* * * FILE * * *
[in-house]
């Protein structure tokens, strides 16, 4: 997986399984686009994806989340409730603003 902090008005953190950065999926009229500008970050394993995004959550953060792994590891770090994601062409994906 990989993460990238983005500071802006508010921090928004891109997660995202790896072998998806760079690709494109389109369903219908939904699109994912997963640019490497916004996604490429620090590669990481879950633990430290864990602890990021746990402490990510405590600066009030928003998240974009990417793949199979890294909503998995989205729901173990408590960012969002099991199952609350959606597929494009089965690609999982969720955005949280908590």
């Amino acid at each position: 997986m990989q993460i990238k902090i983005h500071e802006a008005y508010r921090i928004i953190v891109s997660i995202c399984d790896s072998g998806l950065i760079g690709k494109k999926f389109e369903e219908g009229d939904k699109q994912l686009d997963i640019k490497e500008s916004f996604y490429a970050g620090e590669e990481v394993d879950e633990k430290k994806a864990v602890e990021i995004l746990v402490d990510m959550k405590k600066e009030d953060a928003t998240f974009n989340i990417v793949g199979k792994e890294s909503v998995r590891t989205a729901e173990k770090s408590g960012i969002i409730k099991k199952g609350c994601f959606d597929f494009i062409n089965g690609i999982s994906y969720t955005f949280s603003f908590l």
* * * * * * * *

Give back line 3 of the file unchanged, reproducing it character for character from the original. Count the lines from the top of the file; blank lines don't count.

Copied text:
């Amino acid at each position: 997986m990989q993460i990238k902090i983005h500071e802006a008005y508010r921090i928004i953190v891109s997660i995202c399984d790896s072998g998806l950065i760079g690709k494109k999926f389109e369903e219908g009229d939904k699109q994912l686009d997963i640019k490497e500008s916004f996604y490429a970050g620090e590669e990481v394993d879950e633990k430290k994806a864990v602890e990021i995004l746990v402490d990510m959550k405590k600066e009030d953060a928003t998240f974009n989340i990417v793949g199979k792994e890294s909503v998995r590891t989205a729901e173990k770090s408590g960012i969002i409730k099991k199952g609350c994601f959606d597929f494009i062409n089965g690609i999982s994906y969720t955005f949280s603003f908590l």